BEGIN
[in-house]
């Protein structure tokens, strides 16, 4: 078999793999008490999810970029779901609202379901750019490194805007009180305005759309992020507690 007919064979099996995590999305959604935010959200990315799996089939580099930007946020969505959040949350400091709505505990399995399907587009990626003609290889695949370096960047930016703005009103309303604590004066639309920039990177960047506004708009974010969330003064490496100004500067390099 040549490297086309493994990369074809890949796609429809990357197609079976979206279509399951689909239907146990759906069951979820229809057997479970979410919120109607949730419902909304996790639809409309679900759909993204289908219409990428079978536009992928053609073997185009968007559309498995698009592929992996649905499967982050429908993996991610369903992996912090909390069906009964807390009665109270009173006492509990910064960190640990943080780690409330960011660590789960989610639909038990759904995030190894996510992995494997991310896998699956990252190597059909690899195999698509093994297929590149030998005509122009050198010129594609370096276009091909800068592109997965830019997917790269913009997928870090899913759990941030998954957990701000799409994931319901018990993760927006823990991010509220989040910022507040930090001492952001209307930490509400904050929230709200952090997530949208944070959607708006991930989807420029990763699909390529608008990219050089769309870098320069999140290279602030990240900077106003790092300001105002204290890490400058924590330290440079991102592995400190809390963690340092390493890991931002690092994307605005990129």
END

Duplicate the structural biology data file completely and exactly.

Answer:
[in-house]
């Protein structure tokens, strides 16, 4: 078999793999008490999810970029779901609202379901750019490194805007009180305005759309992020507690 007919064979099996995590999305959604935010959200990315799996089939580099930007946020969505959040949350400091709505505990399995399907587009990626003609290889695949370096960047930016703005009103309303604590004066639309920039990177960047506004708009974010969330003064490496100004500067390099 040549490297086309493994990369074809890949796609429809990357197609079976979206279509399951689909239907146990759906069951979820229809057997479970979410919120109607949730419902909304996790639809409309679900759909993204289908219409990428079978536009992928053609073997185009968007559309498995698009592929992996649905499967982050429908993996991610369903992996912090909390069906009964807390009665109270009173006492509990910064960190640990943080780690409330960011660590789960989610639909038990759904995030190894996510992995494997991310896998699956990252190597059909690899195999698509093994297929590149030998005509122009050198010129594609370096276009091909800068592109997965830019997917790269913009997928870090899913759990941030998954957990701000799409994931319901018990993760927006823990991010509220989040910022507040930090001492952001209307930490509400904050929230709200952090997530949208944070959607708006991930989807420029990763699909390529608008990219050089769309870098320069999140290279602030990240900077106003790092300001105002204290890490400058924590330290440079991102592995400190809390963690340092390493890991931002690092994307605005990129």